Titanfall 2 Developer Says That He Would Sacrifice Visual Fidelity For Gameplay Experience
Which is just something that I wish the rest of the industry would come around on.
There are some developers who understand the primacy of gameplay feel and experience when it comes to making video games- Nintendo, of course, are the primary candidates here, always emphasizing how their games play over how their games look (to the extent of even downplaying the tech in their systems). But there are other developers who understand this all important point, too- the primary point of a video game is to be video game, which means that how the game plays is the most important bit of it all.
Not Respawn, however. The developers of the just released excellent Titanfall 2 seem to understand that how the game feels as you play it is far more important than putting more pixels or lines on your screen. Speaking to Glixel, Respawn CEO Vince Zampella revealed that the studio focuses on gameplay over all else.
“It’s just that we focus on it,” he said. “We make decisions based on it. Our animations are interruptible by movement. Some games have animations that you have to wait for them to finish before the next movement that you’re doing. So the movement feels sluggish and sloppy. On screen, to somebody who’s watching you play, they might think that looks slightly better. But it doesn’t feel right. It feels like you’re playing in molasses.”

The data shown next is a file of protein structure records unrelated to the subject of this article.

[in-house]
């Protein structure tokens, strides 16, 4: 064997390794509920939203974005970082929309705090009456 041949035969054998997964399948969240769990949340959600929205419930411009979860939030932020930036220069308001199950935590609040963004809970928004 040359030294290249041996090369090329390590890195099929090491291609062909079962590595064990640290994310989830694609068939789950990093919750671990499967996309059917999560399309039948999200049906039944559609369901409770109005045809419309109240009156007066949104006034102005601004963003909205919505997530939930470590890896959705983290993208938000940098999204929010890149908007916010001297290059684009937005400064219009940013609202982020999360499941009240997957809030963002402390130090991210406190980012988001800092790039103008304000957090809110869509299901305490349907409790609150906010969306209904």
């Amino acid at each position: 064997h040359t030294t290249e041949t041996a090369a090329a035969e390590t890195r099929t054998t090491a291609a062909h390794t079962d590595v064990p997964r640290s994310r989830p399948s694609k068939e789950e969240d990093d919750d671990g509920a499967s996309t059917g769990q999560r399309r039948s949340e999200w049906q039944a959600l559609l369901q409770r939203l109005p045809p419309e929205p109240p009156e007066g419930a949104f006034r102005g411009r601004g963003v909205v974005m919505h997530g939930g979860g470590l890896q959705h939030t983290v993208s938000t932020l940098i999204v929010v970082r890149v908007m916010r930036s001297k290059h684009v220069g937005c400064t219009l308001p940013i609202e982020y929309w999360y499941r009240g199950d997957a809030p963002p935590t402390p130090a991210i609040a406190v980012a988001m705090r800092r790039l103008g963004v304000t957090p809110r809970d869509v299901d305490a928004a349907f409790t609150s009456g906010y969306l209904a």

Zampella drove the point home, stressing that he would easily sacrifice visual fidelity and graphical acumen if it made the game play better.
“I would sacrifice visual fidelity for gameplay experience. It has to feel good. It has to play right. It has to be fun,” he said. “It doesn’t matter if it’s in first person. The Star Wars game is a third-person action game. It’s going to be more about the character and their experiences. You can see them and identify with them a little differently than you can in a first-person game where it’s all about seeing it through your own eyes. But it still has to be about feel and fun.”
I absolutely agree with him- a beautiful looking game that plays poorly isn’t going to have any staying power whatsoever (just ask Ubisoft what happened with Watch Dogs, or Warner Bros. about Batman: Arkham Knight). It needs to play well enough that players find it fun to return to- that’s the secret formula to success, but one that most game makers, sadly, still can’t wrap their heads around.